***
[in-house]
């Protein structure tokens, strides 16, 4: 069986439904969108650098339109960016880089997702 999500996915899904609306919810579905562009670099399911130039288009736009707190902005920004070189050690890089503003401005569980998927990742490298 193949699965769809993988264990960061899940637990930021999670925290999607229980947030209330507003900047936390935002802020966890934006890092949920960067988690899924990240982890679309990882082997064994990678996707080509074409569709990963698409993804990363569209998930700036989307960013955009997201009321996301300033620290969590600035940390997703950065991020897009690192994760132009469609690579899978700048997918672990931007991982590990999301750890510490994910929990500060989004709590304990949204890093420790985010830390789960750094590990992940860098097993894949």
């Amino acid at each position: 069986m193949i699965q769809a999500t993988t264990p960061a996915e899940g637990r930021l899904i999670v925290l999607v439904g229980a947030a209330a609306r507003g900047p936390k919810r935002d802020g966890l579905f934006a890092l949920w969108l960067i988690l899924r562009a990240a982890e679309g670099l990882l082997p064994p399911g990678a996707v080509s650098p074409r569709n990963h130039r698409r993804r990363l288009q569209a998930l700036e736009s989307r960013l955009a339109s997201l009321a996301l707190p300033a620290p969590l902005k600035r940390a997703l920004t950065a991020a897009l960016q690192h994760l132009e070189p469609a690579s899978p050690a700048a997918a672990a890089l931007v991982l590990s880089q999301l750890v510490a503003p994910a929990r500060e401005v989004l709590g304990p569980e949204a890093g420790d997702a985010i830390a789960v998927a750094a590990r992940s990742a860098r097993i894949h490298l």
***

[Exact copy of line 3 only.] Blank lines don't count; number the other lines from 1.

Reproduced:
């Amino acid at each position: 069986m193949i699965q769809a999500t993988t264990p960061a996915e899940g637990r930021l899904i999670v925290l999607v439904g229980a947030a209330a609306r507003g900047p936390k919810r935002d802020g966890l579905f934006a890092l949920w969108l960067i988690l899924r562009a990240a982890e679309g670099l990882l082997p064994p399911g990678a996707v080509s650098p074409r569709n990963h130039r698409r993804r990363l288009q569209a998930l700036e736009s989307r960013l955009a339109s997201l009321a996301l707190p300033a620290p969590l902005k600035r940390a997703l920004t950065a991020a897009l960016q690192h994760l132009e070189p469609a690579s899978p050690a700048a997918a672990a890089l931007v991982l590990s880089q999301l750890v510490a503003p994910a929990r500060e401005v989004l709590g304990p569980e949204a890093g420790d997702a985010i830390a789960v998927a750094a590990r992940s990742a860098r097993i894949h490298l």